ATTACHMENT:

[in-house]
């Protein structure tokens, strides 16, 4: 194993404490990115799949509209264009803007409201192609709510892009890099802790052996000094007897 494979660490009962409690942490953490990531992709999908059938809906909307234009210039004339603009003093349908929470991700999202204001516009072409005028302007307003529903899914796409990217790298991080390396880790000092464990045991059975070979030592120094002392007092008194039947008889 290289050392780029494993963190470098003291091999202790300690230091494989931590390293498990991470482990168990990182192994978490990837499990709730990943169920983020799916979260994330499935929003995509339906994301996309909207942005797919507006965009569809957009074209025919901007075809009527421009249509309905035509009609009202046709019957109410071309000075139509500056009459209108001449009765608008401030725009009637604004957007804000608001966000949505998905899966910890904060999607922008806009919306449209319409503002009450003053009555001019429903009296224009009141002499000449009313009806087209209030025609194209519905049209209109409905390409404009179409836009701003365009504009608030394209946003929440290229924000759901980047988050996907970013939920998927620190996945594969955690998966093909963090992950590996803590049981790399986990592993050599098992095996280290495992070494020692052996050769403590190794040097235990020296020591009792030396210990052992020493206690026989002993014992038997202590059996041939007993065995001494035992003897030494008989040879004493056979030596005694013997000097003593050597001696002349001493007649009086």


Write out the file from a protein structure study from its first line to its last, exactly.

[in-house]
């Protein structure tokens, strides 16, 4: 194993404490990115799949509209264009803007409201192609709510892009890099802790052996000094007897 494979660490009962409690942490953490990531992709999908059938809906909307234009210039004339603009003093349908929470991700999202204001516009072409005028302007307003529903899914796409990217790298991080390396880790000092464990045991059975070979030592120094002392007092008194039947008889 290289050392780029494993963190470098003291091999202790300690230091494989931590390293498990991470482990168990990182192994978490990837499990709730990943169920983020799916979260994330499935929003995509339906994301996309909207942005797919507006965009569809957009074209025919901007075809009527421009249509309905035509009609009202046709019957109410071309000075139509500056009459209108001449009765608008401030725009009637604004957007804000608001966000949505998905899966910890904060999607922008806009919306449209319409503002009450003053009555001019429903009296224009009141002499000449009313009806087209209030025609194209519905049209209109409905390409404009179409836009701003365009504009608030394209946003929440290229924000759901980047988050996907970013939920998927620190996945594969955690998966093909963090992950590996803590049981790399986990592993050599098992095996280290495992070494020692052996050769403590190794040097235990020296020591009792030396210990052992020493206690026989002993014992038997202590059996041939007993065995001494035992003897030494008989040879004493056979030596005694013997000097003593050597001696002349001493007649009086």